US designer joins ballet's creative team

22:23, Oct 31 2012
Remote control design: Royal New Zealand Ballet guest set designer Howard C Jones overlooks the team setting up the forthcoming production of Giselle.

Tucked away in a Trentham back street in an unprepossessing workshop, a small team is building a ballet set that will tour internationally.

That is where the Royal New Zealand Ballet's sets, props and costumes are made.

For its production of Giselle, the ballet's backstage creative team has collaborated with a guest designer, Howard C Jones, from the United States.

Mr Jones was in town last week to oversee the final construction of his set.

Jones had worked with New Zealand Ballet artistic director Ethan Stiefel before, when they taught at the University of North Carolina School of the Arts.

"We did a couple of projects together there and he offered me this opportunity to come over and work with him again," Jones said.


"I was delighted. I enjoy working with the man."

Jones visited New Zealand in May to kick off the project then worked remotely with the New Zealand team.

Although the design and construction processes in New Zealand were similar to the US, measurements and language were not, he said.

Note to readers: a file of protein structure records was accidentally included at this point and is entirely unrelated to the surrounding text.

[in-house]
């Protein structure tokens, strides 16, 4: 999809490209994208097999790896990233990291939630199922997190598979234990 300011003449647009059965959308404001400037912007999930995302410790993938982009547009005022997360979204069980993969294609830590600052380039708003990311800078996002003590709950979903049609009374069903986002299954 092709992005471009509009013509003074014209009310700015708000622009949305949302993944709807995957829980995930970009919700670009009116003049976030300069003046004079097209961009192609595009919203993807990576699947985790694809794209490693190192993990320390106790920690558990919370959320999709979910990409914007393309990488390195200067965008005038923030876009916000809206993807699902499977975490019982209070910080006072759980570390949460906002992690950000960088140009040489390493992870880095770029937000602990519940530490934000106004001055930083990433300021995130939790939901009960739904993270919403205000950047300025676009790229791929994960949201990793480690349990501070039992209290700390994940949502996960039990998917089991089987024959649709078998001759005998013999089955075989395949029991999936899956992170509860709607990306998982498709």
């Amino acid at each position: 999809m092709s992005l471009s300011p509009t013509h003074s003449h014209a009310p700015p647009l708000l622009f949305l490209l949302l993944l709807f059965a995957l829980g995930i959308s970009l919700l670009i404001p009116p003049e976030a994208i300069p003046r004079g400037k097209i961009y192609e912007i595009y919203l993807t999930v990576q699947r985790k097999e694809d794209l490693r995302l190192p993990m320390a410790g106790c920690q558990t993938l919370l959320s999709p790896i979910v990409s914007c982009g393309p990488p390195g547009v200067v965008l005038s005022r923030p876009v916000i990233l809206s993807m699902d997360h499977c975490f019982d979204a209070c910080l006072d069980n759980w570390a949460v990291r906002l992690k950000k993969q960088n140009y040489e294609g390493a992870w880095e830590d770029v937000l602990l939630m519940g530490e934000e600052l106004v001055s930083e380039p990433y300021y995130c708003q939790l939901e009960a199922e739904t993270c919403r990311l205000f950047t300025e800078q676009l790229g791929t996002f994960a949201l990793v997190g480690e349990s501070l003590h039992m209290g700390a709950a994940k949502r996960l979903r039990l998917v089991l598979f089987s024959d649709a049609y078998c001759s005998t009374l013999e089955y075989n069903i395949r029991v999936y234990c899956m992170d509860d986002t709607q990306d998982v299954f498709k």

"There was a challenge for me because, being from the States we do feet and inches and this is all metric."

Some of the terminology was also different.

"I have to be careful we are talking about the same thing. Here what you would call gauze, we would call muslin, and what you call serge, we would call velour."

To overcome the language barrier, Jones and his local counterparts treated catalogues they were both familiar with as a kind of New Zealand-United States dictionary.

"I would say, 'Turn to page 14'."

Jones said he began every project by familiarising himself with the text and the music, then started some sketches to begin a dialogue with the director.

"It's a conversation, a continuing conversation. I'll do a sketch and he will say, 'Well, I like that part, and I like this'."

For Giselle, which is set in Germany's Rhineland, Jones said he was mainly inspired by the work of Aubrey Beardsley.

In the course of visualising the concept, he produced about 15 sketches, then made models, first a very small one, and then a 1:25 scale one for the set builders and painters to work from.

Jones said he was looking forward to seeing the set on the St James stage.

After a nationwide tour the production will be taken to China and, Jones hoped, to the US.

"A whole lot of people will see this, which is great."

While in New Zealand, Jones has found time to indulge a personal hobby - painting landscapes.

"I found it is a fun way to send my mom personalised postcards and it's turned into a travelling habit now.

"It allows me to sit down and really look at a country I'm in, which has been a pleasure. You have a beautiful country.

"If I have an afternoon off, I find a bench and sit down and paint a nice postcard - Arthur's Pass, Oriental Bay, the highway coming up to Upper Hutt - whatever takes my fancy.

"It's for me, so it doesn't really matter.

"As you grow older you don't always remember where you have been, so it's nice to have a record."

Giselle will be choreographed by Johan Kobborg and Ethan Stiefel and conducted by Michael Lloyd. Giselle, St James Theatre, November 7 until 11. Book at Ticketek or ph 384 3840.

The Wellingtonian